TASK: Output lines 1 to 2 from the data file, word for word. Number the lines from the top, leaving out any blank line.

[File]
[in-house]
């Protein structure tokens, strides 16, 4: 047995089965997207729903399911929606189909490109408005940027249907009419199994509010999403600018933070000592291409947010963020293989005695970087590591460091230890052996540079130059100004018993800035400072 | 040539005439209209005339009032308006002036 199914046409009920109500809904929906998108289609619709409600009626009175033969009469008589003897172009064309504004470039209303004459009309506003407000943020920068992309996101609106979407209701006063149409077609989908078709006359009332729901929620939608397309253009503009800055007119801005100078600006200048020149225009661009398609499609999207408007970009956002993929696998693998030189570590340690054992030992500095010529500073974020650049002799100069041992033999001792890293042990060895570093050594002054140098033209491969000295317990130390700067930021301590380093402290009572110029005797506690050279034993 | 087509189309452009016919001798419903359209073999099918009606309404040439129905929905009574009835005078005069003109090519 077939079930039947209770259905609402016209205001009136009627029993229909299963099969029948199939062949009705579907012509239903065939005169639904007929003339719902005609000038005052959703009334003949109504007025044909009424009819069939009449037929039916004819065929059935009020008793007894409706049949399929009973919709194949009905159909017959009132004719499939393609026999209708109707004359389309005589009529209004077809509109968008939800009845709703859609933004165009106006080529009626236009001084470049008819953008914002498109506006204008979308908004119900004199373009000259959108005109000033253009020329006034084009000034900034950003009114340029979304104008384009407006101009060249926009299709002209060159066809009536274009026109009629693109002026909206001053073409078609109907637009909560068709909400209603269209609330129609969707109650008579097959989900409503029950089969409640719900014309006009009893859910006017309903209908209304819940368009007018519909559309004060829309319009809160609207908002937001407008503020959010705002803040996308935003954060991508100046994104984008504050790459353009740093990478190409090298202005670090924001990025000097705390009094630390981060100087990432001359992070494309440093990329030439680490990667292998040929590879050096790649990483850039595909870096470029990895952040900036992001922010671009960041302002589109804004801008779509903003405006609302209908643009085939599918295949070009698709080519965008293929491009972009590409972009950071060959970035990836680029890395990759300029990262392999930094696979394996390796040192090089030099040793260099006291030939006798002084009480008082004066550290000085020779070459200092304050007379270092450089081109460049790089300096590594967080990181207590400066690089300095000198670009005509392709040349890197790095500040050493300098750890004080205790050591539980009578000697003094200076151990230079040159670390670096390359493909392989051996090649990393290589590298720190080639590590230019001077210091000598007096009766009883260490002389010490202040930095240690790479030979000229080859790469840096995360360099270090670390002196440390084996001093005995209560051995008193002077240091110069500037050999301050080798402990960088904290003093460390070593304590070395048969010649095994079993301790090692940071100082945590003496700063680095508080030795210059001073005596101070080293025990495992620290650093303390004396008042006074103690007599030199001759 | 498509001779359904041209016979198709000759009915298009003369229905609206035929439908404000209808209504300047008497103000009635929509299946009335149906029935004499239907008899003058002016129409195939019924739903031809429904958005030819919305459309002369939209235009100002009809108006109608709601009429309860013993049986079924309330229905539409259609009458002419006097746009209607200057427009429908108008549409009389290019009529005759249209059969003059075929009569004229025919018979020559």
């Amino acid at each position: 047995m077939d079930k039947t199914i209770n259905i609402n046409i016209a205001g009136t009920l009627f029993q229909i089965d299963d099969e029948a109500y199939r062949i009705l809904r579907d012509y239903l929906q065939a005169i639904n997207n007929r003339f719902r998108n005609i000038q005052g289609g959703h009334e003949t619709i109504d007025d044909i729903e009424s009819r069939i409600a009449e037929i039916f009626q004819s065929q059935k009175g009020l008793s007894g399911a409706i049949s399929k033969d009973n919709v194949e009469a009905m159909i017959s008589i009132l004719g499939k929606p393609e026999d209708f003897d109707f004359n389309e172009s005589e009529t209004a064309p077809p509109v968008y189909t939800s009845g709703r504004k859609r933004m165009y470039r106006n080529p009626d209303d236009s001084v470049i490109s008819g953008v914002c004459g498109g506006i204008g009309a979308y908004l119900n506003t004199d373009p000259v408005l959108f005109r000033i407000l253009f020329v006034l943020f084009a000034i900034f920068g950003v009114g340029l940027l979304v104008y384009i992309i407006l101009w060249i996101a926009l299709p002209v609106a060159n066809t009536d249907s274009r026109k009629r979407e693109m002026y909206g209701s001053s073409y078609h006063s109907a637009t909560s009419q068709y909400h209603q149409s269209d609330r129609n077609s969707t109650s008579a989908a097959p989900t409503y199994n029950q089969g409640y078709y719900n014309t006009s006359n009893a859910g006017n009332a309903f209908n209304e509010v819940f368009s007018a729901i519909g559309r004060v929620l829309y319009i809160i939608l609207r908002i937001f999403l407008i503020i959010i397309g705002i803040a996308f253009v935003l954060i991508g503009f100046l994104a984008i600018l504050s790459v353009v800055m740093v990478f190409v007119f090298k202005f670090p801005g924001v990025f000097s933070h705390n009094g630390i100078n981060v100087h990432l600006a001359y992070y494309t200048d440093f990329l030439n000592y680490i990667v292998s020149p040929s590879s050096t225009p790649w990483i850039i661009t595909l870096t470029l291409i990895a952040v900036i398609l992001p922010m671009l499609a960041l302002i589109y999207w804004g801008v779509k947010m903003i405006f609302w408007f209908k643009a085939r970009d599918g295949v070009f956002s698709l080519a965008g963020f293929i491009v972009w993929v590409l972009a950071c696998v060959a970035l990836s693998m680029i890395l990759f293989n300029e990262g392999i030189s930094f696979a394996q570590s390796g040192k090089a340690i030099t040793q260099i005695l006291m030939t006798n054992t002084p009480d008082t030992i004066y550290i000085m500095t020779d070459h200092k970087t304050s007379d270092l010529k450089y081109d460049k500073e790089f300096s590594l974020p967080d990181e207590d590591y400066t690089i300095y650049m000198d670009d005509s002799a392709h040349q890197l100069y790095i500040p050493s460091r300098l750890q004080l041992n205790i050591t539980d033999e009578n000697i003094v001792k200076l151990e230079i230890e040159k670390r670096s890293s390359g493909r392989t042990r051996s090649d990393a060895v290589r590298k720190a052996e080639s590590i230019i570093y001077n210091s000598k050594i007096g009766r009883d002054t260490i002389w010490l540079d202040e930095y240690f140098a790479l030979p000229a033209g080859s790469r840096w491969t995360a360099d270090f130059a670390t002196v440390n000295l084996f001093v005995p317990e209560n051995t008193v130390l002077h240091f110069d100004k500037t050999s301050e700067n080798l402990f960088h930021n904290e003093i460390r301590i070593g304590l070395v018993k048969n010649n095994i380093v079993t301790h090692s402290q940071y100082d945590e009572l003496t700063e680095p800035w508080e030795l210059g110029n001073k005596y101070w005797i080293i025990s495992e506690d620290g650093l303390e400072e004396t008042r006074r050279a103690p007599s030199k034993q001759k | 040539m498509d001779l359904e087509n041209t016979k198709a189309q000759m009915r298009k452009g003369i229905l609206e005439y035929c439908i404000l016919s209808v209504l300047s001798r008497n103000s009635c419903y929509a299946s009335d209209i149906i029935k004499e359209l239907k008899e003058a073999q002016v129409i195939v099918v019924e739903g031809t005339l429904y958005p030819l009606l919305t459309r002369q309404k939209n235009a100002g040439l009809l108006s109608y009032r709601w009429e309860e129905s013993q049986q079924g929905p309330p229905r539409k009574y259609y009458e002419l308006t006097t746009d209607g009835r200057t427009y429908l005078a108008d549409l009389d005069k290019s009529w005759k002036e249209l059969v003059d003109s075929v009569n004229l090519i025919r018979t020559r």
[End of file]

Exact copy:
[in-house]
């Protein structure tokens, strides 16, 4: 047995089965997207729903399911929606189909490109408005940027249907009419199994509010999403600018933070000592291409947010963020293989005695970087590591460091230890052996540079130059100004018993800035400072 | 040539005439209209005339009032308006002036 199914046409009920109500809904929906998108289609619709409600009626009175033969009469008589003897172009064309504004470039209303004459009309506003407000943020920068992309996101609106979407209701006063149409077609989908078709006359009332729901929620939608397309253009503009800055007119801005100078600006200048020149225009661009398609499609999207408007970009956002993929696998693998030189570590340690054992030992500095010529500073974020650049002799100069041992033999001792890293042990060895570093050594002054140098033209491969000295317990130390700067930021301590380093402290009572110029005797506690050279034993 | 087509189309452009016919001798419903359209073999099918009606309404040439129905929905009574009835005078005069003109090519 077939079930039947209770259905609402016209205001009136009627029993229909299963099969029948199939062949009705579907012509239903065939005169639904007929003339719902005609000038005052959703009334003949109504007025044909009424009819069939009449037929039916004819065929059935009020008793007894409706049949399929009973919709194949009905159909017959009132004719499939393609026999209708109707004359389309005589009529209004077809509109968008939800009845709703859609933004165009106006080529009626236009001084470049008819953008914002498109506006204008979308908004119900004199373009000259959108005109000033253009020329006034084009000034900034950003009114340029979304104008384009407006101009060249926009299709002209060159066809009536274009026109009629693109002026909206001053073409078609109907637009909560068709909400209603269209609330129609969707109650008579097959989900409503029950089969409640719900014309006009009893859910006017309903209908209304819940368009007018519909559309004060829309319009809160609207908002937001407008503020959010705002803040996308935003954060991508100046994104984008504050790459353009740093990478190409090298202005670090924001990025000097705390009094630390981060100087990432001359992070494309440093990329030439680490990667292998040929590879050096790649990483850039595909870096470029990895952040900036992001922010671009960041302002589109804004801008779509903003405006609302209908643009085939599918295949070009698709080519965008293929491009972009590409972009950071060959970035990836680029890395990759300029990262392999930094696979394996390796040192090089030099040793260099006291030939006798002084009480008082004066550290000085020779070459200092304050007379270092450089081109460049790089300096590594967080990181207590400066690089300095000198670009005509392709040349890197790095500040050493300098750890004080205790050591539980009578000697003094200076151990230079040159670390670096390359493909392989051996090649990393290589590298720190080639590590230019001077210091000598007096009766009883260490002389010490202040930095240690790479030979000229080859790469840096995360360099270090670390002196440390084996001093005995209560051995008193002077240091110069500037050999301050080798402990960088904290003093460390070593304590070395048969010649095994079993301790090692940071100082945590003496700063680095508080030795210059001073005596101070080293025990495992620290650093303390004396008042006074103690007599030199001759 | 498509001779359904041209016979198709000759009915298009003369229905609206035929439908404000209808209504300047008497103000009635929509299946009335149906029935004499239907008899003058002016129409195939019924739903031809429904958005030819919305459309002369939209235009100002009809108006109608709601009429309860013993049986079924309330229905539409259609009458002419006097746009209607200057427009429908108008549409009389290019009529005759249209059969003059075929009569004229025919018979020559």